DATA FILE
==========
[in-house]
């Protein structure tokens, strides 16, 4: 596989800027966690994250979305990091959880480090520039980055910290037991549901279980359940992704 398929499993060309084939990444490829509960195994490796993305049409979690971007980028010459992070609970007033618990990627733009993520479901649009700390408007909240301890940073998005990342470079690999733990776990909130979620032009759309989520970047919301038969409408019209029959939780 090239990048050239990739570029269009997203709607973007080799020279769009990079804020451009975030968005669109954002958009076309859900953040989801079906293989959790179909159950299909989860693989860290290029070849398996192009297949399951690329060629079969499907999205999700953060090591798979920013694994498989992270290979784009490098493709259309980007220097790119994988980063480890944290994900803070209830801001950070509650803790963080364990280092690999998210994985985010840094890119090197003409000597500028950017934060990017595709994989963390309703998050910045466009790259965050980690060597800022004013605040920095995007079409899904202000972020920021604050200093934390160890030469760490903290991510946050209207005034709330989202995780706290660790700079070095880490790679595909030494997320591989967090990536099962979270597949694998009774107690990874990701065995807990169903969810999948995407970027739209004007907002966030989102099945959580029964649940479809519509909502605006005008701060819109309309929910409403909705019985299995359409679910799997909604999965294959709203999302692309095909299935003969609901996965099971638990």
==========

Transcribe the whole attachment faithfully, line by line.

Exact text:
[in-house]
């Protein structure tokens, strides 16, 4: 596989800027966690994250979305990091959880480090520039980055910290037991549901279980359940992704 398929499993060309084939990444490829509960195994490796993305049409979690971007980028010459992070609970007033618990990627733009993520479901649009700390408007909240301890940073998005990342470079690999733990776990909130979620032009759309989520970047919301038969409408019209029959939780 090239990048050239990739570029269009997203709607973007080799020279769009990079804020451009975030968005669109954002958009076309859900953040989801079906293989959790179909159950299909989860693989860290290029070849398996192009297949399951690329060629079969499907999205999700953060090591798979920013694994498989992270290979784009490098493709259309980007220097790119994988980063480890944290994900803070209830801001950070509650803790963080364990280092690999998210994985985010840094890119090197003409000597500028950017934060990017595709994989963390309703998050910045466009790259965050980690060597800022004013605040920095995007079409899904202000972020920021604050200093934390160890030469760490903290991510946050209207005034709330989202995780706290660790700079070095880490790679595909030494997320591989967090990536099962979270597949694998009774107690990874990701065995807990169903969810999948995407970027739209004007907002966030989102099945959580029964649940479809519509909502605006005008701060819109309309929910409403909705019985299995359409679910799997909604999965294959709203999302692309095909299935003969609901996965099971638990």